The new technology – Hydro Thermal Carbonization (HTC) – can convert municipal solid waste to biofuel, soil amendment and absorbents, the premier institute said in a statement.
The current waste incineration processes adopted from the developed nations are primarily focused on treating drier waste content. These processes require high energy input to combust municipal solid waste generated in India which has high moisture content due to tropical weather, open collection systems and mixed waste. “Using the existing processes, only 20-30% of organic fraction of municipal solid waste is being recycled to biofuel.
This led us to develop a technology which can address the challenge indigenously,” opined lead researcher Prof. Brajesh Kumar Dubey from the Department of Civil Engineering at IIT Kharagpur.
He further added that the key to the success of the technology in Indian conditions lies in designing a proper industrial-scale reactor with improved heat integration system.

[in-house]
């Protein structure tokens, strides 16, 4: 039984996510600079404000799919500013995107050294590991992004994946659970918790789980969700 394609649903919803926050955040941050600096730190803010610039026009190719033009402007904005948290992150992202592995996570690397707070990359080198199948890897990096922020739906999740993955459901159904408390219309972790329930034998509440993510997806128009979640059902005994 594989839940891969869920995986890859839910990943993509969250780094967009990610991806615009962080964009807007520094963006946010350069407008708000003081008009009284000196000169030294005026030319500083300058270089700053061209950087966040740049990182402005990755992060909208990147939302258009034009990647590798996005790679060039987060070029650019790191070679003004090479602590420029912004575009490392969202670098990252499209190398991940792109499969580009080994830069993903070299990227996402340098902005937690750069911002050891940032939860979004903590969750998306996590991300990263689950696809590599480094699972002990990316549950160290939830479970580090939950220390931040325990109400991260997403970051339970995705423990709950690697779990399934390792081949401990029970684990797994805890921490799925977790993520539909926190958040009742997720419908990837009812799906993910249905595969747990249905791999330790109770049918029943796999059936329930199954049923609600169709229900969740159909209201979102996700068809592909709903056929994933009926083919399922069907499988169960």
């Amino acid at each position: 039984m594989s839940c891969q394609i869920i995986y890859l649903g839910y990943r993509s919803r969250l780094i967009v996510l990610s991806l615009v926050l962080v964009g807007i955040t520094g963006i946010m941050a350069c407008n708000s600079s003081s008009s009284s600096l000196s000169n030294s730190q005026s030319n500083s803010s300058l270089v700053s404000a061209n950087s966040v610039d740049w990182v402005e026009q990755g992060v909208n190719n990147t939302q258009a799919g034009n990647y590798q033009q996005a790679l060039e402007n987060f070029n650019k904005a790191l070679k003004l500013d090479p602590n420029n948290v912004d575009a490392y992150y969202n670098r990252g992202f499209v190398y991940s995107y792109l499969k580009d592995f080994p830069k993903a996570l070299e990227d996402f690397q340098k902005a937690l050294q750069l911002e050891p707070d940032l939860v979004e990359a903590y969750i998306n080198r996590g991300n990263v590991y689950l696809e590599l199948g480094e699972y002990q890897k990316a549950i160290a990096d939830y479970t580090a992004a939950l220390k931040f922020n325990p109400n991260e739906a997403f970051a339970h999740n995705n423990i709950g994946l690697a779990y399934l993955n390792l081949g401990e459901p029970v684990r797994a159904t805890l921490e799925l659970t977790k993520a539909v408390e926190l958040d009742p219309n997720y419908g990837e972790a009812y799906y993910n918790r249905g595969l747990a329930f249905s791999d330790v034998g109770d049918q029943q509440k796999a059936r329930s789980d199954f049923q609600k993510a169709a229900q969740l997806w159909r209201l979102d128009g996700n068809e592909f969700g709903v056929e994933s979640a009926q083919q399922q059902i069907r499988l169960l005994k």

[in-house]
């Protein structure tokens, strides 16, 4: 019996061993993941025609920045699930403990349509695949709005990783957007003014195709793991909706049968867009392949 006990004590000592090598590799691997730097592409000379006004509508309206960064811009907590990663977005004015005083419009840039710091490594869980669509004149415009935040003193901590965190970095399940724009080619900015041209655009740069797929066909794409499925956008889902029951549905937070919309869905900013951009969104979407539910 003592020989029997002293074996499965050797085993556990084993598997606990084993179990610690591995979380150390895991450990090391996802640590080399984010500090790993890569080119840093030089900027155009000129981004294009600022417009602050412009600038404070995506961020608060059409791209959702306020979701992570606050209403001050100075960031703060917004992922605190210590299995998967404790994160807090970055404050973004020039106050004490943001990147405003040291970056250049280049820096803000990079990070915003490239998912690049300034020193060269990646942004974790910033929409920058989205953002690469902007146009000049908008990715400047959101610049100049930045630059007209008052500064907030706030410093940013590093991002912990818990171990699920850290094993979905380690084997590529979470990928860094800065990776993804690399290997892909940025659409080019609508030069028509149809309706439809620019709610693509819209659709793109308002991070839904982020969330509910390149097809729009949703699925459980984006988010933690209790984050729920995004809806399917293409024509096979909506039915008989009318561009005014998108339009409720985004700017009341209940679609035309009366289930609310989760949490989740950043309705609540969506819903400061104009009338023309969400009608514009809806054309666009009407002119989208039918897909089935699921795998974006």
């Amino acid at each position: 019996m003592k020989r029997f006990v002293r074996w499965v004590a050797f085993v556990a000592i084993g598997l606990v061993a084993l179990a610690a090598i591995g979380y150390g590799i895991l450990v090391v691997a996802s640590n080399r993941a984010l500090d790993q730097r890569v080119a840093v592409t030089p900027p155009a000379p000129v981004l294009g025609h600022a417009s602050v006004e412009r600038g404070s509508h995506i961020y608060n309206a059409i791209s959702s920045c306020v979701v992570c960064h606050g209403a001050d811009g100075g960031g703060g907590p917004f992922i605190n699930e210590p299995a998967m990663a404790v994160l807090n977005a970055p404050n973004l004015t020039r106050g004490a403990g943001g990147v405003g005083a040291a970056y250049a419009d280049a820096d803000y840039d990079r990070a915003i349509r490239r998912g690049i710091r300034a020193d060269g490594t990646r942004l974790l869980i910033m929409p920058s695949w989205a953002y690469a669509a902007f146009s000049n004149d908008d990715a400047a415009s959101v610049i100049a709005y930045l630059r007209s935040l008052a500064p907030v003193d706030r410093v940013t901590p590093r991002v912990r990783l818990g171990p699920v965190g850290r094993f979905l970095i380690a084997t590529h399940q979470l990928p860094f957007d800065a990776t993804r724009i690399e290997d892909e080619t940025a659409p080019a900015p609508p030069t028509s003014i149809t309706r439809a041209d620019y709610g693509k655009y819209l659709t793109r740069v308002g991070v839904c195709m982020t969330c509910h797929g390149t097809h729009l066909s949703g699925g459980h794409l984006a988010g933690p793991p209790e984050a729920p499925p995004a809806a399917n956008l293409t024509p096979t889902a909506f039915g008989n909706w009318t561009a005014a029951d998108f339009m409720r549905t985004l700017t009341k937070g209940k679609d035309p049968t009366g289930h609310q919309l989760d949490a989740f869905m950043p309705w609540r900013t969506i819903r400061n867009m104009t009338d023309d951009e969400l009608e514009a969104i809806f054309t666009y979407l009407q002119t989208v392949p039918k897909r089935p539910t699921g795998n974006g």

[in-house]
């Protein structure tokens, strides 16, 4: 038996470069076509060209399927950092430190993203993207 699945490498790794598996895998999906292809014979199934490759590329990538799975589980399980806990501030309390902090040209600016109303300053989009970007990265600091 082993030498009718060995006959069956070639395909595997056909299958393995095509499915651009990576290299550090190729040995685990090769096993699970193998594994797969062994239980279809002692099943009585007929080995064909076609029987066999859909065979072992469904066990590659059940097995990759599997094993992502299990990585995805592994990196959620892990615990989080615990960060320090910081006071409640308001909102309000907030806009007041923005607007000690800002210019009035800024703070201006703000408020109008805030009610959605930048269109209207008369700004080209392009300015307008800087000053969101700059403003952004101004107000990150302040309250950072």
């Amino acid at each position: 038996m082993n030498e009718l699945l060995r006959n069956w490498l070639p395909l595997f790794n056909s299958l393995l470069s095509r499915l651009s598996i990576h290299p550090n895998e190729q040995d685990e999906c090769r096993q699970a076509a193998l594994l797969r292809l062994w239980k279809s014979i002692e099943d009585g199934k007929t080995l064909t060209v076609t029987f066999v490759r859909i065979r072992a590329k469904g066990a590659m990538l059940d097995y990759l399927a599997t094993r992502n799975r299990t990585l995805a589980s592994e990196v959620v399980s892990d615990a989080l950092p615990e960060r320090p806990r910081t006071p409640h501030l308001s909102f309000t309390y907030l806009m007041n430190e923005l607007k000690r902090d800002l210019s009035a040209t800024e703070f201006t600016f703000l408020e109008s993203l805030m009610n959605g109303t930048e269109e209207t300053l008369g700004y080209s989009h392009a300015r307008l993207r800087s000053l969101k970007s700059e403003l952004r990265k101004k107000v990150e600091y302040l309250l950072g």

“The moisture in the waste is used to the advantage of the process which uses water for the reaction. The biofuel generated as the recovered output can help curb air pollution,” the lead researcher explained.
The technology can be used by the civic bodies to effectively manage solid wast, he maintained.
Once the organic waste is entered into the process, the “outputs generated are all usable”, Sagarika Panigrahi, another member of the research team, said. “All outputs can be used for one purpose or the other, including the water which can be converted to biogas or methane,” she added.